It’s been nine years since Lake Wilderness Golf Course Superintendent Jeff Taylor has seen so much storm damage.
Back then, a windstorm took out 54 trees. This year, Taylor and his crew of four are dealing with fewer lost trees but more fallen branches and limbs. In neighborhoods and parks around Maple Valley work crews and resident volunteers are still out with chainsaws and other equipment, gathering up the fallout from the snow, ice and wind storms Jan. 19 through 21.
It’s just a mess.
King County also began collecting storm debris for free from residents last weekend at its transfer stations in Enumclaw and North Bend as well as Russell Road Park in Kent. The county will offer this again this weekend, Feb. 4 and 5. Click HERE for more information.
The city of Maple Valley also lists numerous options for disposing of wood debris on its web site HERE.
“It’s just a mess,” Taylor says of the 18-hole golf course. He and his crew were gathering their 40th load of tree limbs today using a borrowed backhoe and trailer. He guessed it would be a couple weeks before the course is completely cleaned up, but the course was cleared enough to reopen over the weekend.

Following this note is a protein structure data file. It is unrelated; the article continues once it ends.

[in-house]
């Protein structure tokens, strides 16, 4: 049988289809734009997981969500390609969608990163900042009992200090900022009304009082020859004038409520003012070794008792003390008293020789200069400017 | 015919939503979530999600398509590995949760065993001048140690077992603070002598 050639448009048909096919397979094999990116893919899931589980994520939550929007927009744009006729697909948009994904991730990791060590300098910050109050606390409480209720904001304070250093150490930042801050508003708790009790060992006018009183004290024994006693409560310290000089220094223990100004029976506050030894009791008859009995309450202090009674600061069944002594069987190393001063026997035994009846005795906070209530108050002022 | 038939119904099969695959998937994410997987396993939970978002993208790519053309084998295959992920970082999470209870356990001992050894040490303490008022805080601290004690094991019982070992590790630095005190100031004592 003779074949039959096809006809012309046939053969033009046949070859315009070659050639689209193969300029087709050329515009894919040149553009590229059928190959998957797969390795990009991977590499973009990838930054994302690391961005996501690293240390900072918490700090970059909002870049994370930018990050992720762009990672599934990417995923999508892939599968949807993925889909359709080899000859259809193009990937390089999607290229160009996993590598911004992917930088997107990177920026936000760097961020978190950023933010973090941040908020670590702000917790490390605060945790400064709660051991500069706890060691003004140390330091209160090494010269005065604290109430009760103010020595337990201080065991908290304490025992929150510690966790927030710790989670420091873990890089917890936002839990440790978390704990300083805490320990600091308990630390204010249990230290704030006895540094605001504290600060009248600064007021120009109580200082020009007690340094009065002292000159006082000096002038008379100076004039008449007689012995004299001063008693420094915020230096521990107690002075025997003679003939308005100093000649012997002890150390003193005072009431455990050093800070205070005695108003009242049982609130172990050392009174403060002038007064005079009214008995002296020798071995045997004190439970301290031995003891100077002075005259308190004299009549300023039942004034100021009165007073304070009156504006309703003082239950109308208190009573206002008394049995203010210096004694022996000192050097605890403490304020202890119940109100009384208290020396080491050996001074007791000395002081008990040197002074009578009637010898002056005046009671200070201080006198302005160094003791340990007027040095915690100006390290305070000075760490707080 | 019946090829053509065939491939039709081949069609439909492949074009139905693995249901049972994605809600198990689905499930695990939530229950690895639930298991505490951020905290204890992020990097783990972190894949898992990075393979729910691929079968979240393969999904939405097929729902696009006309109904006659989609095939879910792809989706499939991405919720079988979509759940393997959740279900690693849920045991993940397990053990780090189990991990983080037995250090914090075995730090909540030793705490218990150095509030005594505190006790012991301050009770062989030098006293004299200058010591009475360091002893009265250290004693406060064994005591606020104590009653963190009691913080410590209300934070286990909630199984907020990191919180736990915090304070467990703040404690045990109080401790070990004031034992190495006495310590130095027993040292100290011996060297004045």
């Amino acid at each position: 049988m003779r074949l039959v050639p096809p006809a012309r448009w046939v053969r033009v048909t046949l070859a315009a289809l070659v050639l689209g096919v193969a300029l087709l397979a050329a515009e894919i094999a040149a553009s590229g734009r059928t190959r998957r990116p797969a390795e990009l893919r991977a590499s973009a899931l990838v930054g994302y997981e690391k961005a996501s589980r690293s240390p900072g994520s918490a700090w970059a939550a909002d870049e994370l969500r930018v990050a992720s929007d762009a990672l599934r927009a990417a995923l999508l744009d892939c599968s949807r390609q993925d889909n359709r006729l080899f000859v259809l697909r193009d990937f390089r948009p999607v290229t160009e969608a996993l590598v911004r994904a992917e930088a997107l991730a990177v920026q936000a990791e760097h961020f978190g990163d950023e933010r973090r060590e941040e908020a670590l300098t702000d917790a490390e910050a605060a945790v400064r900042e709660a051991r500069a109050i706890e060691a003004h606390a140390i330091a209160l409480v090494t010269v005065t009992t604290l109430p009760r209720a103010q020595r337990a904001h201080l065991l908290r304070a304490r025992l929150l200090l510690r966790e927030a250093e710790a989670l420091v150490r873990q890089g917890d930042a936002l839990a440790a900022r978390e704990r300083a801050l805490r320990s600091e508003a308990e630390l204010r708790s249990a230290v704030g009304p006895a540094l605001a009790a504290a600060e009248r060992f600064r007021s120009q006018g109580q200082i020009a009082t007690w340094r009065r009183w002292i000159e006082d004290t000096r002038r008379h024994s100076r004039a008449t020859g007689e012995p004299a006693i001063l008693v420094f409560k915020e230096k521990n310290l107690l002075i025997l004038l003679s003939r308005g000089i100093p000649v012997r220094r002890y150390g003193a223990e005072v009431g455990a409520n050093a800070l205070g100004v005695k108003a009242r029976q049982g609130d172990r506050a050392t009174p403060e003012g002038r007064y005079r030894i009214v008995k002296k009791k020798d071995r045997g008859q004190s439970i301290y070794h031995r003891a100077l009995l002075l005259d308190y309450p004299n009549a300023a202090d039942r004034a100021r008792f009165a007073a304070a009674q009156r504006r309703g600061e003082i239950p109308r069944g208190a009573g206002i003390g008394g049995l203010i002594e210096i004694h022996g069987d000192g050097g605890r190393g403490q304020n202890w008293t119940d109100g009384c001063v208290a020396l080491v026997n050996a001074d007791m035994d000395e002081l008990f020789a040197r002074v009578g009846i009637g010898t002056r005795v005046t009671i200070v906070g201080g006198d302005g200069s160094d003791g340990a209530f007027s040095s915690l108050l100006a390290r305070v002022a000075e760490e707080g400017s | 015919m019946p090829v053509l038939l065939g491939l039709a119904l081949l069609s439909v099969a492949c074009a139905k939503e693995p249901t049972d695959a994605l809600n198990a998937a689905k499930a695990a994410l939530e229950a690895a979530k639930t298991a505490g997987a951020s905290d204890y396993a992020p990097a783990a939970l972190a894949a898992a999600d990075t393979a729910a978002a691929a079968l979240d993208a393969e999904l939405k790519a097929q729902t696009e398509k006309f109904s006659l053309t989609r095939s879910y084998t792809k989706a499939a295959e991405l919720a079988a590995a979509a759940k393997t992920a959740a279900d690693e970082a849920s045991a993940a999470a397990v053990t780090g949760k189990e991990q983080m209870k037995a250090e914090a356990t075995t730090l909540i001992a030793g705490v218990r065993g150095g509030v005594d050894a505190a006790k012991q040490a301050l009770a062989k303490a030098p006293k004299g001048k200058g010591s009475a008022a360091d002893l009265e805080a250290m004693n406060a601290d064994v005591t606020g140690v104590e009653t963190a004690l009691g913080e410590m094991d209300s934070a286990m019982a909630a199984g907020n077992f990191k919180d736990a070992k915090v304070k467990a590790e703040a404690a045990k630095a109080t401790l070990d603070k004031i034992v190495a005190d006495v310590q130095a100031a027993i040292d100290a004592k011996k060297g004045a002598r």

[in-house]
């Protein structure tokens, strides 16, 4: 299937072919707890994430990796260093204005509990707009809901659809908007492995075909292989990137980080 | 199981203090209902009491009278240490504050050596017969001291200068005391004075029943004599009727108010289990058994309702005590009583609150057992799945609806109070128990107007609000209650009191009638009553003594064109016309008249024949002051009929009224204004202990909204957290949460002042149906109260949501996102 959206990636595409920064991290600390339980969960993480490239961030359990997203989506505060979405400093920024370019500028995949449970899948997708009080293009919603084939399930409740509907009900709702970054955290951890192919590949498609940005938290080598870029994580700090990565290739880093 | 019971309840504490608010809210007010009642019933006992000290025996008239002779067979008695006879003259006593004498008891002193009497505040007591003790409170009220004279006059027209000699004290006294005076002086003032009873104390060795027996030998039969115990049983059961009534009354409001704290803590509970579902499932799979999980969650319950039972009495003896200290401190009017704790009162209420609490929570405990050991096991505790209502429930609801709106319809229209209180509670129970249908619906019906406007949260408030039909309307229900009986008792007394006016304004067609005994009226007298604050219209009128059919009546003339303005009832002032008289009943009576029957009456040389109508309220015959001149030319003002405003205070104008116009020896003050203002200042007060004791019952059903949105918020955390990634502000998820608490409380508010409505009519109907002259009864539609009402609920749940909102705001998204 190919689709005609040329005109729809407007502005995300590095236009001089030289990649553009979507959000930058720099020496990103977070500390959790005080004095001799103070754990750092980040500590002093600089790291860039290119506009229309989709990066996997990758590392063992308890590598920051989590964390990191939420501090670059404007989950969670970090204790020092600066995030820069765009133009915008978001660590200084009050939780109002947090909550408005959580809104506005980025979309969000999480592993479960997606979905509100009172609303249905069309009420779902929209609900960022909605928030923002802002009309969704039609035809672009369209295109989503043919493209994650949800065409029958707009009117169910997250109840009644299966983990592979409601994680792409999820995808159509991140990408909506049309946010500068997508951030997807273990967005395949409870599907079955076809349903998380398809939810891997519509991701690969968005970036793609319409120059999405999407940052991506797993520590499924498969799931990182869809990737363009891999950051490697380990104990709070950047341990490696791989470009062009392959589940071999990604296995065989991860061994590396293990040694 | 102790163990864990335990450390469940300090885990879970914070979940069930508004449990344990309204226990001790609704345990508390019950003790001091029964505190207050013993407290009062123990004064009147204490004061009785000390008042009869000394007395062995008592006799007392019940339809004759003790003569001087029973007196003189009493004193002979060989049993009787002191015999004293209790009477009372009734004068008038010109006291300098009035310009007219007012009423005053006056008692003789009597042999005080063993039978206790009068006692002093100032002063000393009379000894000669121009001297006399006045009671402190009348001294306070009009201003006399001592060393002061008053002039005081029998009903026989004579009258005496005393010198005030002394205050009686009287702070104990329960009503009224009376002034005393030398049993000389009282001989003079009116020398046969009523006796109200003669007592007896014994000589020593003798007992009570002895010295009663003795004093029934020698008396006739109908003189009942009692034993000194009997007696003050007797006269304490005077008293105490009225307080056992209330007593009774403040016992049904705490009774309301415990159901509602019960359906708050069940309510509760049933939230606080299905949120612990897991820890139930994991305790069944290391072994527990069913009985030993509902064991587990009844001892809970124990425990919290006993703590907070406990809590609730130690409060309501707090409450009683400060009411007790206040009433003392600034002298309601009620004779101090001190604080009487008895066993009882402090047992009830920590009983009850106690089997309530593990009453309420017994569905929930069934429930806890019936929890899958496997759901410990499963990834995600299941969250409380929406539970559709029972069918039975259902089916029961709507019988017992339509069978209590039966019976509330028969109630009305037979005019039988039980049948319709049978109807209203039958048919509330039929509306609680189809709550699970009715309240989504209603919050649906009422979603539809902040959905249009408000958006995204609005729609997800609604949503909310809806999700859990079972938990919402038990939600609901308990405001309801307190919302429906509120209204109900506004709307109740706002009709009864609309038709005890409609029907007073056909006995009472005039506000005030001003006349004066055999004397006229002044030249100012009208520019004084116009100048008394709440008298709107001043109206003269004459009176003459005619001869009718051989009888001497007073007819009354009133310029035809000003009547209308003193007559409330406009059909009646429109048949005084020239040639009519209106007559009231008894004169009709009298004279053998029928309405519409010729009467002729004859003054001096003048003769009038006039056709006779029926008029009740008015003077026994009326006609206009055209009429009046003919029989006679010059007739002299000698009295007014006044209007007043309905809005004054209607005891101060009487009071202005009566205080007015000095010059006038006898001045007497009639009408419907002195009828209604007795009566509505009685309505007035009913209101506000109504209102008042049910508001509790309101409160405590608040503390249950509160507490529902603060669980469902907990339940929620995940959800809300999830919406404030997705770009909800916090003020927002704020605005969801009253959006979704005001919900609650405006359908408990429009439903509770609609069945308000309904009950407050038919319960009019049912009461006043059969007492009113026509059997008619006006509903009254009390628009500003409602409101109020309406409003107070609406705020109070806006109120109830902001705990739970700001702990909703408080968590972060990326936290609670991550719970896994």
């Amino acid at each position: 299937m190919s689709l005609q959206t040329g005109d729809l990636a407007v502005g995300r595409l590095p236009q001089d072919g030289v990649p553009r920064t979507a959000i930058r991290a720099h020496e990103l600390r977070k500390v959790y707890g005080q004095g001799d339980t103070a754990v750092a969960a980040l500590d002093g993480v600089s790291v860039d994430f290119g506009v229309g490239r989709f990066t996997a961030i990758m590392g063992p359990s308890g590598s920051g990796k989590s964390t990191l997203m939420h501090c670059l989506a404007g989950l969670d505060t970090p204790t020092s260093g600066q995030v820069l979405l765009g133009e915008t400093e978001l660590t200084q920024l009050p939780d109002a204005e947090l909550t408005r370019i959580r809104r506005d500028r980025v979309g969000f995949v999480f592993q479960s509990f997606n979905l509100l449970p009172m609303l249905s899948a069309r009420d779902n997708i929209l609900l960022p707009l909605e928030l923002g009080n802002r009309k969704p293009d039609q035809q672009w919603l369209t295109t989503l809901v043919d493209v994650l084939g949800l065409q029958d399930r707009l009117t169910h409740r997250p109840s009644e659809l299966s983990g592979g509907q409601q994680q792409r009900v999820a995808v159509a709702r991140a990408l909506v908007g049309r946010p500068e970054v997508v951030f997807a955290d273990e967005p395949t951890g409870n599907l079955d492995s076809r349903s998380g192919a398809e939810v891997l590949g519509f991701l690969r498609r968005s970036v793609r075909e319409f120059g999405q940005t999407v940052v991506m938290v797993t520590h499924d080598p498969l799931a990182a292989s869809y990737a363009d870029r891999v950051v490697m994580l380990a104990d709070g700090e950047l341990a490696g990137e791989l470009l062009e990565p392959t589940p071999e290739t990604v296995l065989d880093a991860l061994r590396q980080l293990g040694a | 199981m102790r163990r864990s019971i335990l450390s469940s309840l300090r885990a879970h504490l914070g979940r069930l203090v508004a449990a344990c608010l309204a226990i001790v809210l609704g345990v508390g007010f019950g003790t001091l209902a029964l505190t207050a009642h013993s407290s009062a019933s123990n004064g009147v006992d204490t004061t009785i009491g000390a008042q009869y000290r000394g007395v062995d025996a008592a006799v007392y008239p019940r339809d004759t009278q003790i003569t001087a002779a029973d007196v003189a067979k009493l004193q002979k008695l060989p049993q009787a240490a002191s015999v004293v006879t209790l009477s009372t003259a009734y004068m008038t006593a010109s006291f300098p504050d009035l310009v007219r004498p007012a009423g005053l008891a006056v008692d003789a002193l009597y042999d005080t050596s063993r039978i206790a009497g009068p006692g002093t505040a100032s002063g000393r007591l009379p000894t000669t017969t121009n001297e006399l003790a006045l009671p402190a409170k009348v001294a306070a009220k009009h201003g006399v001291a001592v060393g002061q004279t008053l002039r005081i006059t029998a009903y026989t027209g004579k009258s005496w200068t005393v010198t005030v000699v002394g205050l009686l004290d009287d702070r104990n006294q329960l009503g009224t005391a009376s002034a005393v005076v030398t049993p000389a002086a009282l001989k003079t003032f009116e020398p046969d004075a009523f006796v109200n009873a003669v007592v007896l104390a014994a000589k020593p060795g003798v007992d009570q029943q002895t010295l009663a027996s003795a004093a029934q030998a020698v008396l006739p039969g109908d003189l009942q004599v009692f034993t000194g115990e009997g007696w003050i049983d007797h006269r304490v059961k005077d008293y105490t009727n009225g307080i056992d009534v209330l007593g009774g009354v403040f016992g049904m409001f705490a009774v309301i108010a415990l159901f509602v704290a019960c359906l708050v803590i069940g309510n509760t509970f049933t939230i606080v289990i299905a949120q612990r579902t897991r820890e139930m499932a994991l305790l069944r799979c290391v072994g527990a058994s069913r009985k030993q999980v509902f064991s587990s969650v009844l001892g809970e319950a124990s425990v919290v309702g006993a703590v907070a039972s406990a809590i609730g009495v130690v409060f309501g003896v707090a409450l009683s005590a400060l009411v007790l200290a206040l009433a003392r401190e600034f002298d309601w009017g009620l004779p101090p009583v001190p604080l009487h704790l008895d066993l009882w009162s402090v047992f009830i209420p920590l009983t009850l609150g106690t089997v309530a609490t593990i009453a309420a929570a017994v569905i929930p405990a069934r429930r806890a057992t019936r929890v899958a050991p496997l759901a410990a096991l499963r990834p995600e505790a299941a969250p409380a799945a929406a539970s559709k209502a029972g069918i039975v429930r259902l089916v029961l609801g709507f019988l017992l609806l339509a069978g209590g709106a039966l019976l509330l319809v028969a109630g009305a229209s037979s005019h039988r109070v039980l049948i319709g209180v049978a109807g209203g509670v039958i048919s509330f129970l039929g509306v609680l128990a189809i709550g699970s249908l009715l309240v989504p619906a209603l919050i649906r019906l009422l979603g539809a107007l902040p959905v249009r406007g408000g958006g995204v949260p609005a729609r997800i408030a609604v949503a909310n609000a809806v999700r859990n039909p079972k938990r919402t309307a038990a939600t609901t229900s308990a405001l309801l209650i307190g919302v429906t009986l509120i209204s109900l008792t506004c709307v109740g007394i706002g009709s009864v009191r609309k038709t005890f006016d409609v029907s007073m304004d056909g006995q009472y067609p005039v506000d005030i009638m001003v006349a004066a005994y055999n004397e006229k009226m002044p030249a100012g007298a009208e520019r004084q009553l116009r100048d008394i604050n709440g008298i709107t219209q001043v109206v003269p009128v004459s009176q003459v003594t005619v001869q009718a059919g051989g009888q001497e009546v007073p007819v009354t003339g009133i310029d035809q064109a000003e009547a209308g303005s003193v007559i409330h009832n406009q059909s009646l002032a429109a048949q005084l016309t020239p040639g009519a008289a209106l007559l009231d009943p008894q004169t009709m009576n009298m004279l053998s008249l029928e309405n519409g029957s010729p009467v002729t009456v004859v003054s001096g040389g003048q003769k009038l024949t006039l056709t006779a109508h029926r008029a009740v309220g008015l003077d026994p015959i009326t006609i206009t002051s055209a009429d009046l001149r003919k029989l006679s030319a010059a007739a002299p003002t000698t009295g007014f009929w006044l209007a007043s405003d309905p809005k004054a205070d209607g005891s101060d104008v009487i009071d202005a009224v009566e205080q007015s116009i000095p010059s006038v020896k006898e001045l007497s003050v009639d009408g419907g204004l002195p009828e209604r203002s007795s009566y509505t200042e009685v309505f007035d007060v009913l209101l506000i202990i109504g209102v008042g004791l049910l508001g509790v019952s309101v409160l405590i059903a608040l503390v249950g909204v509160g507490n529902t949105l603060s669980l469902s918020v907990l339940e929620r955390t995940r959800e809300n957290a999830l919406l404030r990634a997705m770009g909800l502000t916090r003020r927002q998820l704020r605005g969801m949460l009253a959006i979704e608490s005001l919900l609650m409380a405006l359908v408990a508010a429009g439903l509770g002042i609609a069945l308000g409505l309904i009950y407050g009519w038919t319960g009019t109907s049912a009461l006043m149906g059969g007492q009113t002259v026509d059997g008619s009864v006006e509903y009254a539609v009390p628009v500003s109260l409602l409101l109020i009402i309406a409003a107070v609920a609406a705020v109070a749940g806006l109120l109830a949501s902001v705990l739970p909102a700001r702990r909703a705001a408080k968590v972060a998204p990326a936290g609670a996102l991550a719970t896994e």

“When people ask if it’s bad, I say, ‘Only where the trees are.’ And we’ve only got about 10,000 trees,” he says with a smile.
Eric and Alison Tharaldson were walking the Green to Cedar River Trail along Lake Wilderness with two babies in a double stroller and their 3-year-old son. The sides of the trail were stacked with broken or cut limbs and branches, but the trail itself posed little problem for them today.
“They’ve got it cleaned up really well,” Eric Tharaldson says.
Though the main trail has been cleared, many of the side trails in Lake Wilderness Park remain covered with debris, with signs posted warning visitors that branches could still fall from trees.